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Saturday, July 14, 2007

# Posted 6:48 AM by Patrick Porter  

HISTORY BOYS (AND GIRLS): Yesterday while buying lunch at a motorway diner, I noticed a rather hotly-worded article in the UK's Daily Express. It was about a debate over the new Prime Minister's initiative to change the history curriculum in British schools.

While the specifics weren't clear, it warned that the PM wanted to rearrange school history to play down stress on traditional British heroes, like Churchill, and promote the teaching of the historical background to 'British diversity.' So, for example, slavery and climate change would be introduced into history/social studies.

This article reflected a polemical debate that has raged in Australia, and I believe in parts of the USA. Should school history educate pupils in uncluttered patriotic pride, or should it be an education in multiculturalism and pluralism?

Both sides of this row seem to lose sight of what history at school should really be about. Instead of using the study of the past to programme people with the right 'values', and mass-produce people in a certain political ideology, history should be taught in a way that liberates the intellect and the imagination. People should be equipped to argue about what happened in the past and why, and what it all means.

In other words, individual students should be asked, and encouraged, to draw their own conclusions. If history is, as EH Carr said, the unending dialogue of the present and the past, the study of history should prepare students to take part in that dialogue, rather than giving them banal lessons from the right (teaching them to feel triumphant) or from the left (teaching them to be nice to each other).

Otherwise, students could emerge from school in three different states: 1) thoroughly bored by history, 2) indulging in romantic ancestor-worship, or 3) sneering at the past in Olympian ancestor-loathing.
(6) opinions -- Add your opinion

Comments:
In my opinion the real problem about history-teaching in schools - and this was true 10 years ago when I did my GCSEs and I hear from my old history teacher it is still true today - is that modern curriculums contrive to make history as dull as watching paint dry.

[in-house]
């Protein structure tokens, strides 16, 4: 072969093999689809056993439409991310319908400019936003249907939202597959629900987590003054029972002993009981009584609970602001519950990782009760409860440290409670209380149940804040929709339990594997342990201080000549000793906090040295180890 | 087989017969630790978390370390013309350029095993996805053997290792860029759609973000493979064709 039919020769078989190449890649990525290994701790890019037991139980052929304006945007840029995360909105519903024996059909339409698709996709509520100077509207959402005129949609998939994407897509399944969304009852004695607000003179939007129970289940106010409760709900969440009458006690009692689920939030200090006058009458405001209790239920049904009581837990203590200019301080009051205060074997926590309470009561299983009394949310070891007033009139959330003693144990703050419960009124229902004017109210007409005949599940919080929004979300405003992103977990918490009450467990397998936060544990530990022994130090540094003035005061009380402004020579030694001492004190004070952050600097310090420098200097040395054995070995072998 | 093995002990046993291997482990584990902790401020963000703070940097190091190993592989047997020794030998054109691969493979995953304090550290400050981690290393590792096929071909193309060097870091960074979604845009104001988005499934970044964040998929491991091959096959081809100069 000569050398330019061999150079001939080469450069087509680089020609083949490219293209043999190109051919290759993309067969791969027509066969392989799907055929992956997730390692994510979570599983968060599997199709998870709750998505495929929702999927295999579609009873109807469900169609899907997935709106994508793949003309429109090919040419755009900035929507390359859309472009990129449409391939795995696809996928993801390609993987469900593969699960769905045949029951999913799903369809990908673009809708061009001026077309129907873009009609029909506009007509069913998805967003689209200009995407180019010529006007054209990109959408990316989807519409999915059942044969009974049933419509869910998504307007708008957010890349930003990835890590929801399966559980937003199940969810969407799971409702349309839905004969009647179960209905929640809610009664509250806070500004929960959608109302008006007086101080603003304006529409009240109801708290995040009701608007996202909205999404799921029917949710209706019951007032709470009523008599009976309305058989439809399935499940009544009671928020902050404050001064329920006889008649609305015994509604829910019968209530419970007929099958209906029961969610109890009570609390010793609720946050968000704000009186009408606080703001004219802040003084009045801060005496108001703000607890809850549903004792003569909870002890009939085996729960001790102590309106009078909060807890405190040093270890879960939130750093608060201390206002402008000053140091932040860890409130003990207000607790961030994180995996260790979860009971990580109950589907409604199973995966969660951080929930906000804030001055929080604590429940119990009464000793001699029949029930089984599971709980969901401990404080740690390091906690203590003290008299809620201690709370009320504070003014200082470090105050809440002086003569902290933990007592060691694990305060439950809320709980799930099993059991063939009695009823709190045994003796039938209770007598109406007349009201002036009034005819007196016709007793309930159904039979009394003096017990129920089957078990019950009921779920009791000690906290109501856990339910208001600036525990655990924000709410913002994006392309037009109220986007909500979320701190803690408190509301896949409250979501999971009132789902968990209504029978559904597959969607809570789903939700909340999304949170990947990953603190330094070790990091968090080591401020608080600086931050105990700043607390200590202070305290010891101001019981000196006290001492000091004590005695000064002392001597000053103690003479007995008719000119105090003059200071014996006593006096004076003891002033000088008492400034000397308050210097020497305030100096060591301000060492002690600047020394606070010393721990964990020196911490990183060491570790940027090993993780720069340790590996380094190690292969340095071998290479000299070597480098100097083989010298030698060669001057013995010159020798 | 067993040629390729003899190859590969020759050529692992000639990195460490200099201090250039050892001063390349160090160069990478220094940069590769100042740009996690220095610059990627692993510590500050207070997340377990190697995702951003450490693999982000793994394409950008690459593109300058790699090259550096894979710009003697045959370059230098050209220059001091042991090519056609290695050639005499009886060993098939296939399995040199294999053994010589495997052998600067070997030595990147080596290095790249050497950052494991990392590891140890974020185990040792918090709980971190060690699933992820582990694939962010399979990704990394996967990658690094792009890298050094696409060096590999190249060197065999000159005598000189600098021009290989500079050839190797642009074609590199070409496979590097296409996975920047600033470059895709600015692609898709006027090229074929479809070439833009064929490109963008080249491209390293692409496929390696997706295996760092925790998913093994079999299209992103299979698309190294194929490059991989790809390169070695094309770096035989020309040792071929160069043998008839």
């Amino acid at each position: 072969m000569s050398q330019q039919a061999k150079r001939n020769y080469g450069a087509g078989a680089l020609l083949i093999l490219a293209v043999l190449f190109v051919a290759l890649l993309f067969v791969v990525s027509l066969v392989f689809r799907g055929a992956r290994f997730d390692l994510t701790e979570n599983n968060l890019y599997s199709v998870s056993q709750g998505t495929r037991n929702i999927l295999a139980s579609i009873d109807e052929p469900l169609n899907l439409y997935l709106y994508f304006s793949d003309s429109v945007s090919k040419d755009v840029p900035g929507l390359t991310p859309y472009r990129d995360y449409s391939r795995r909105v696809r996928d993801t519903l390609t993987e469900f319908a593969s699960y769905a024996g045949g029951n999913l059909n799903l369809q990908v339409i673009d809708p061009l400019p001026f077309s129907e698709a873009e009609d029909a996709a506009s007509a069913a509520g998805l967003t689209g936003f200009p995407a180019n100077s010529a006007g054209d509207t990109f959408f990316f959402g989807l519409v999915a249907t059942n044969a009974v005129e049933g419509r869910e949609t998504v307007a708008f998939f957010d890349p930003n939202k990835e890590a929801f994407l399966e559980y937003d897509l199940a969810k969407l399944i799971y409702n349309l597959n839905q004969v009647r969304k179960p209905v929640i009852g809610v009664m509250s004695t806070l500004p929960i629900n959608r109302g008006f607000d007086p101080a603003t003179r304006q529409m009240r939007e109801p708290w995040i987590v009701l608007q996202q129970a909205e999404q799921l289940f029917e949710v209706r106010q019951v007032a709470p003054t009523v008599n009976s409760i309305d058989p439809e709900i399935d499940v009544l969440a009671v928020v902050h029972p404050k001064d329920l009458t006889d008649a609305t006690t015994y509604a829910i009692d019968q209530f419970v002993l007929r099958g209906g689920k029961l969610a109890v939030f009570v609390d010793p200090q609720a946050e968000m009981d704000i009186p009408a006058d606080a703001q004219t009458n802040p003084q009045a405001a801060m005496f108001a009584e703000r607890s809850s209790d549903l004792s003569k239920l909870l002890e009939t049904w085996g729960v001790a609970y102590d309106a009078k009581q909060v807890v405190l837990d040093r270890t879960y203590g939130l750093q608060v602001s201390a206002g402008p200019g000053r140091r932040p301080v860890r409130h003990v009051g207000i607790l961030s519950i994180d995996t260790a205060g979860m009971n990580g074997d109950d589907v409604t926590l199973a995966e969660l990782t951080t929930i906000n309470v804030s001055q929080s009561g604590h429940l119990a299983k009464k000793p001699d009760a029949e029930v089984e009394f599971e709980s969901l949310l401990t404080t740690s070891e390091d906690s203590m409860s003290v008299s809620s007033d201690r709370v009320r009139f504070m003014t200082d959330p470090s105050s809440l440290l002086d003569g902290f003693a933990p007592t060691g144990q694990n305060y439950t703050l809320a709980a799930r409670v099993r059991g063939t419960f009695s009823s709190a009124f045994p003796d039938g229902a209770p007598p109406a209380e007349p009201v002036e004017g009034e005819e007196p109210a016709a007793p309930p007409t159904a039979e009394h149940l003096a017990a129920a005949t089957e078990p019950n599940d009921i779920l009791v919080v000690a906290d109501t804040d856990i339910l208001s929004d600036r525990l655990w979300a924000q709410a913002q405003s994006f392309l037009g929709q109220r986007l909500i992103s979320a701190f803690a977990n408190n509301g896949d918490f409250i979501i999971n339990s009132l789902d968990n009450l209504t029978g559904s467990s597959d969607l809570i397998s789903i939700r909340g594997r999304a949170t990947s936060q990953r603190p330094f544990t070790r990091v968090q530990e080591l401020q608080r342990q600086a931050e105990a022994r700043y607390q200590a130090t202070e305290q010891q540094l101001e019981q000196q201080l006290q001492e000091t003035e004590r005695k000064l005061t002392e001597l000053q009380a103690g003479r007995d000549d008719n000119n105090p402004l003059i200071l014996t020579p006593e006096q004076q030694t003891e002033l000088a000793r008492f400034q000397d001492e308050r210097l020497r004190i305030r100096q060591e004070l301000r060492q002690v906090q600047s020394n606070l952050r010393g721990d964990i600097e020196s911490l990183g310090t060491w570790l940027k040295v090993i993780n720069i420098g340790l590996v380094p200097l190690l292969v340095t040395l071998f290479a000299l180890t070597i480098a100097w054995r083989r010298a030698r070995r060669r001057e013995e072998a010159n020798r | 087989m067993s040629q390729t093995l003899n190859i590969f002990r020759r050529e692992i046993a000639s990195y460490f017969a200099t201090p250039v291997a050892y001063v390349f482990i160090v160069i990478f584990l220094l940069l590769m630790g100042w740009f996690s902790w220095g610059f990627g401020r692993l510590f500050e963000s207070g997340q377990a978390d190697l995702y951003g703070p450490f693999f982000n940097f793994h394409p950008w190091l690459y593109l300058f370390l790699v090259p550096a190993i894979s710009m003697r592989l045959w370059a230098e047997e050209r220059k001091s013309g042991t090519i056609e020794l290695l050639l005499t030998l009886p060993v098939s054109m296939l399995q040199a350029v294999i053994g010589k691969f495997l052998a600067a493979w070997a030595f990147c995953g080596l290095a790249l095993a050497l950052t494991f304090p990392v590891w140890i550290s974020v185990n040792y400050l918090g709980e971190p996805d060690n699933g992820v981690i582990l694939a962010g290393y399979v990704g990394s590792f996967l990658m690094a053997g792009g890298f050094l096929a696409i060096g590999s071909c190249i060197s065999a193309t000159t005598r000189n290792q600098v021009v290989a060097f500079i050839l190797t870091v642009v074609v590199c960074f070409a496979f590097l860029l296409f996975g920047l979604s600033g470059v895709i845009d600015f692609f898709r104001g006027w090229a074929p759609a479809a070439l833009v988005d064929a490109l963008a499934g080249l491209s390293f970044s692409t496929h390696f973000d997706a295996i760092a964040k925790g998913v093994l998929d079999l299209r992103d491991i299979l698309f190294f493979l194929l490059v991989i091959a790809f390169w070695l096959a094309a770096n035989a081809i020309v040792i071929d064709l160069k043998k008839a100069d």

On the whole the tenor of school history would be much improved if they were based on Michael Wood documentaries (In Search of the Trojan War, In Search of Shakespeare, Conquistadors, In Search of Myths and Heroes), a few other documentaries that come to mind (Storm from the East, Blood of the Vikings, What the [Romans, Normans, Victorians, Tudors, et al] did for us, The World at War, Battlfield, Battlefield Detectives, Time Team, and so on), and perhaps some good war films (like The Cruel Sea, The Desert Rats, and so on) and work of those. Perhaps a few field trips to Normandy beaches, the WW1/2 battlefields in northern France (all conveniently located in the same rough area), a colliery or other industrial site depending on locatoin (there is a marvellous tin mine in Cornwall, for example), trips to castles and various famous ships. And yes, at the end of it asking the kids what they liked, and what they think, rather than trying to tell them what to think. Perhaps asking them questions about why they think this or that, or perhaps drawing their attention to something else. But above all, to make it fun.
 
IMO, #3 is the goal.
 
Mr. Maskell is absolutely correct. One has to start by creating an interest in history. The old (very old) approaches were actually not bad at all in this respect, jingo or not.
 
"In other words, individual students should be asked, and encouraged, to draw their own conclusions. If history is, as EH Carr said, the unending dialogue of the present and the past, the study of history should prepare students to take part in that dialogue, rather than giving them banal lessons from the right (teaching them to feel triumphant) or from the left (teaching them to be nice to each other)."

The problemm still is who decides what is worth enough to be called history. The problem in the UK, and probably in other countries, is that history has been hijacked by those with a political/social agenda. The subjects have already been revised and it is hard to get back to teaching basic history.

I would recomend reading some of Keith Windschuttle's work on how the Postmodern school has manipulated history.
 
Some of Windschuttles work can be found here Sydney Line
 
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